The Morristown City Council has the Mayor's fifteenth appointment to the Morristown Utilities Commission on its agenda today. MUC has vetted and submitted the names of three qualified people to the Mayor: Jo Ervin, John Hodge, and George McGuffin.
Unfortunately, five members of council have created appointment gridlock for 8-9 months by serially rejecting every one of the Mayor's fourteen appointments to the MUC Board.
The LeBel Five are Paul LeBel, Kay Senter, Bob Garrett, Claude Jinks, and Chris Bivens.
In November 2011, the five ran to Sen. Steve Southerland and Rep. Don Miller to get the state to pass a change to the appointment process and send it back to the Council so the Five can pass the "McGuffin Law" and continue McGuffin's lifetime appointment- 5 years at a time.
Since MUC controls who can be considered for appointment to the MUC Board, it is pretty much a closed group that perpetuates itself and its members unless something unusual happens such as when Herbert Bacon left the Board when it was found that he was ineligible to serve.
MUC has been strangely quiet about the rejection of the FOURTEEN people that MUC has submitted to the Mayor.
There are several facts about the MUC appointment process that the "news"paper hasn't mentioned during the recent controversy.
1. MUC presented and pushed for the current appointment process in 2001 as part of a package of changes to the MUC Private Act.
2. Council debated the appointment process at length. An amendment was proposed but did not pass. Council finally voted unanimously on February 6, 2001, for a resolution sending the MUC changes, including the current appointment process, to the state legislature.
3. The state legislature passed the changes and sent them back for approval, as requested, as one question on the May 1, 2001, referendum.
4. Council's 2001 resolution stated that the result of that May 2001 election "shall prevail over any approval or disapproval by action of City Council."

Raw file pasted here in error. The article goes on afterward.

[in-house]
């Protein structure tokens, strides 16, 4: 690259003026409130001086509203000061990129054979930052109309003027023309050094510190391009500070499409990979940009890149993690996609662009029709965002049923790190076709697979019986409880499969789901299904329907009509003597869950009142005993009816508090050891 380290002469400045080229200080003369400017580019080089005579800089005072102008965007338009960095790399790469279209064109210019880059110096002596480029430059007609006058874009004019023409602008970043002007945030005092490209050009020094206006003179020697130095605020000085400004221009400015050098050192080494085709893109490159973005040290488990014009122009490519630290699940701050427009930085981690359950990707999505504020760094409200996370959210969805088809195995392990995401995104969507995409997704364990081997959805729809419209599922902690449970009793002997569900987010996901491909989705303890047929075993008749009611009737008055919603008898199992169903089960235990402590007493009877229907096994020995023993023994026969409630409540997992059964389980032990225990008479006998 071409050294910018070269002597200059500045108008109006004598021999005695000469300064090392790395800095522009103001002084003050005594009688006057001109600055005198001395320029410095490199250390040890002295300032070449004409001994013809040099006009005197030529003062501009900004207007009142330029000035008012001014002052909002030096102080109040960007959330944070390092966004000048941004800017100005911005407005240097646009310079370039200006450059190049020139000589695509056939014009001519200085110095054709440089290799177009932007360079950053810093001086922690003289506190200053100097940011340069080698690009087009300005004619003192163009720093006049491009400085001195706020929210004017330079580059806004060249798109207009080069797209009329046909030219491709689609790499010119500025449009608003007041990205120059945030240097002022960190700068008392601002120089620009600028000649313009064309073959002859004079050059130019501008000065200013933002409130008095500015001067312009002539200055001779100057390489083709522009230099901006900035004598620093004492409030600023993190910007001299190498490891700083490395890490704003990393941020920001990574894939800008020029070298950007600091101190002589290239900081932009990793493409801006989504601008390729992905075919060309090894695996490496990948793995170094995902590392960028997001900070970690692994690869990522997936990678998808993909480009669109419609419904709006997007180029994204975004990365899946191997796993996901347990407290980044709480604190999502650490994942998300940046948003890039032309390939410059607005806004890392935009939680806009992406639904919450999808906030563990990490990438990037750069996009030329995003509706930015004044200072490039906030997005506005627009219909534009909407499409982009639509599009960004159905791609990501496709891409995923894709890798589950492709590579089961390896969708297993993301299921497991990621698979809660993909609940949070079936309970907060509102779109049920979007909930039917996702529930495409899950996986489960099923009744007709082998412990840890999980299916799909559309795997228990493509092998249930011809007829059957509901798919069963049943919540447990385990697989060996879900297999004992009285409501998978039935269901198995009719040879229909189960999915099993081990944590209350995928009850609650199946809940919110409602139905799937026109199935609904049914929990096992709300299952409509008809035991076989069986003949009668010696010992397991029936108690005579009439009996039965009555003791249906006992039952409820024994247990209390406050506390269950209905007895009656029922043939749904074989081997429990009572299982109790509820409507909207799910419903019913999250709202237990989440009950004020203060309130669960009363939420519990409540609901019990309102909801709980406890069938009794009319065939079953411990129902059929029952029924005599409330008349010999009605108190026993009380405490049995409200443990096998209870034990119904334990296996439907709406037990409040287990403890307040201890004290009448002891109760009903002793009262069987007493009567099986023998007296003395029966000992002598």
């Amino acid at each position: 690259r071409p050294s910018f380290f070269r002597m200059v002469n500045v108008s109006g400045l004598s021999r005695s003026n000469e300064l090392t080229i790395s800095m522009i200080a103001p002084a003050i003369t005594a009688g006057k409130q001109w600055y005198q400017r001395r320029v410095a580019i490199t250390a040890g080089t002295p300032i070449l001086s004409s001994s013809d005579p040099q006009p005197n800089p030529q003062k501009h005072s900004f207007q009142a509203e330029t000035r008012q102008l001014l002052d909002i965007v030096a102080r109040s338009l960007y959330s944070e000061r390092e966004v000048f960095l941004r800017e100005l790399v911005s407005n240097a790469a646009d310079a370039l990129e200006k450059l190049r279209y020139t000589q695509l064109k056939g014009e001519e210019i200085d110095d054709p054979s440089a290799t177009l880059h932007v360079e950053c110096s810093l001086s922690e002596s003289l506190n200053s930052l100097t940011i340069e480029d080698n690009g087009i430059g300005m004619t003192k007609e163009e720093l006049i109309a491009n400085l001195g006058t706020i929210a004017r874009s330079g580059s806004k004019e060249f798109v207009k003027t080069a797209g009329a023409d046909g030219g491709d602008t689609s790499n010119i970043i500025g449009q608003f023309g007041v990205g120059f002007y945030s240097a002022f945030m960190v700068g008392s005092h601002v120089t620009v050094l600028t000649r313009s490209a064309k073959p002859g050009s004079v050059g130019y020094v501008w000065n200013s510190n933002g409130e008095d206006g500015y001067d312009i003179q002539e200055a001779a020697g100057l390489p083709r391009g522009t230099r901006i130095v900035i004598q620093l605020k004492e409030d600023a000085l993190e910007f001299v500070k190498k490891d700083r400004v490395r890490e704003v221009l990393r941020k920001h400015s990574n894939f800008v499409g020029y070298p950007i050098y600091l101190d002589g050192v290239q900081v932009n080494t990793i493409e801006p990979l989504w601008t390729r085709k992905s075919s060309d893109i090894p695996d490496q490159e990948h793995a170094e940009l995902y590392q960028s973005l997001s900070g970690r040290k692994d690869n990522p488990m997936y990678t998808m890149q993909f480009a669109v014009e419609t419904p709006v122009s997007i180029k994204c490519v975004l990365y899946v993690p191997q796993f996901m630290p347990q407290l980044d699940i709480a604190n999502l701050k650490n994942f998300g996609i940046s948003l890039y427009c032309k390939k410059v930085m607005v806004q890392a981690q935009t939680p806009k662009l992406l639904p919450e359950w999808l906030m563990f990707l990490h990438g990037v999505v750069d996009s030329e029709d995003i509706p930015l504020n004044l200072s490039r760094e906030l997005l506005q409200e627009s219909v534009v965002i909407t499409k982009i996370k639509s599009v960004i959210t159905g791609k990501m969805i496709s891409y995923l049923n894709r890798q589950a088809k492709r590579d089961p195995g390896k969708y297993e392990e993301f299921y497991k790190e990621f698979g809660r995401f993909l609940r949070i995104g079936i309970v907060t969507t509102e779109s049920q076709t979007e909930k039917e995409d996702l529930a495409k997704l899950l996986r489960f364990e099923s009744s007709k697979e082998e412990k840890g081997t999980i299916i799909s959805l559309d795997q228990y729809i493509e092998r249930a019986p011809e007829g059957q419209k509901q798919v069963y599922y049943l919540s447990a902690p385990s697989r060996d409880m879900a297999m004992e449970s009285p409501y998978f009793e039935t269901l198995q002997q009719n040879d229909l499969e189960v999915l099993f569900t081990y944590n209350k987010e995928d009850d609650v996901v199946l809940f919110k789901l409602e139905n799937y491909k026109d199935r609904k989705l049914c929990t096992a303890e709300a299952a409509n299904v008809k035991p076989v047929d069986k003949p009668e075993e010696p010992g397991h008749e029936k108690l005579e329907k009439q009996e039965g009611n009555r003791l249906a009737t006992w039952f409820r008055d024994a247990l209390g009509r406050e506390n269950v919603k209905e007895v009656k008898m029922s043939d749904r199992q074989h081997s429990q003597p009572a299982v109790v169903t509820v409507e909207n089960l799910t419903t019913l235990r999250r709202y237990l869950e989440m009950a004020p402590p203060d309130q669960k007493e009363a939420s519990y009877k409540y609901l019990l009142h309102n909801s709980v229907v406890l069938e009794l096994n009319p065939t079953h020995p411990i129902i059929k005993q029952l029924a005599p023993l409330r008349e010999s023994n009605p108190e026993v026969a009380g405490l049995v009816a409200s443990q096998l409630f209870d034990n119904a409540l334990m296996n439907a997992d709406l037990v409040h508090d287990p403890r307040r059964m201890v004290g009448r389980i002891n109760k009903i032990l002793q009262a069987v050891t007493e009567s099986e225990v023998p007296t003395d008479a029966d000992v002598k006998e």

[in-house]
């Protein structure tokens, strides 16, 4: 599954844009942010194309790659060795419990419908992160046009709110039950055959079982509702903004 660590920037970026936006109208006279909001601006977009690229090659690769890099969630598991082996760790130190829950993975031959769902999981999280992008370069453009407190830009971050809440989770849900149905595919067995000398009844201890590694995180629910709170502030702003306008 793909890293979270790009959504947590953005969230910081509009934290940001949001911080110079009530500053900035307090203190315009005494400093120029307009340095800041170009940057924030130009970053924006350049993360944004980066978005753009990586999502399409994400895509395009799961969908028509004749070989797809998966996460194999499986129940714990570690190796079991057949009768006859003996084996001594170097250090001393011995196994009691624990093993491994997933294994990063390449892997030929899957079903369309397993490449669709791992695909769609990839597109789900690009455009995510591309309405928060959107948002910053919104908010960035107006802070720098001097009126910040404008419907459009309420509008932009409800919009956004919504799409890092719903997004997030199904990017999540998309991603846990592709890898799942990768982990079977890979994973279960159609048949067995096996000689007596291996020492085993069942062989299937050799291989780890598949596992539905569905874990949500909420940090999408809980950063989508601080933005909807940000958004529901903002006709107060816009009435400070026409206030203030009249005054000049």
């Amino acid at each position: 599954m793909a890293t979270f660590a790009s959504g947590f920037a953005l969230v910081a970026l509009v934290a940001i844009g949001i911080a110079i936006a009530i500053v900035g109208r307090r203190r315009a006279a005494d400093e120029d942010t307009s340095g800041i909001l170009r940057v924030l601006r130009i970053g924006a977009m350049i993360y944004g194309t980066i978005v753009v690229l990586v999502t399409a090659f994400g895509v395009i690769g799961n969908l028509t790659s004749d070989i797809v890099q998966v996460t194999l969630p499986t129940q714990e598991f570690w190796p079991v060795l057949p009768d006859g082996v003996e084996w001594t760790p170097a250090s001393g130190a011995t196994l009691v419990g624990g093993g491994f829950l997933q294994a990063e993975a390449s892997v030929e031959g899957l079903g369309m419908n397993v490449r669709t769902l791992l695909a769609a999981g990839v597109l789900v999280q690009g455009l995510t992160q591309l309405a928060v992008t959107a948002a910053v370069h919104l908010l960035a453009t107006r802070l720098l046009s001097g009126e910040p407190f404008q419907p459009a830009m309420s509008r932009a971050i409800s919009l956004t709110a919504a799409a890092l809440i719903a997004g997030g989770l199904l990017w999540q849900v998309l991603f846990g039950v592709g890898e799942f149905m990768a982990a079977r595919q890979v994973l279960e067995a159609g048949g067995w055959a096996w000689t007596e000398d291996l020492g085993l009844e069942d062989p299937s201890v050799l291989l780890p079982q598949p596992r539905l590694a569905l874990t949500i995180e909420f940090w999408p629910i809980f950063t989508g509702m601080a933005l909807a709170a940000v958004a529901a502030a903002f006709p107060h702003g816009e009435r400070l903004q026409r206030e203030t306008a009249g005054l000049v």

5. MUC used ratepayer dollars (apparently illegally) for paid political ads and political signs in 2001 asking voters to vote FOR the changes to the MUC Private Act, including the current appointment process
6. MUC, in its paid political ads, called the proposed appointment process "an open process for selection of Board members." (Open? To whom? Not the 14 rejectees!)
7. The package of MUC changes, including the current appointment process, passed overwhelmingly (72% FOR) in the 2001 referendum
8. Two council members (Kay Senter and Claude Jinks) who voted FOR the resolution on all MUC changes in 2001 have now joined with Paul LeBel, Chris Bivens, andj Bob Garrett, to change the appointment process that was a part of the 2001 MUC Question that was approved by 72% of the voters.
Why does the council oppose a referendum in 2012?
Why did Sen. Southerland rewrite the appointment process--presumably to make it better--and then fail to vote for it?
Why is Rep. Miller adamantly opposed to letting the voters decide if they approve of the changes he and Sen. Southerland have made to the appointment process that was already voted on in 2001?
Why were the voters asked to vote on the appointment process in 2001 but are shut out in 2012?
Why hasn't the paper reported that a referendum on approval of the McGuffin Law could take place on August 2 at a cost of only $250?
That's some of the "rest of the story."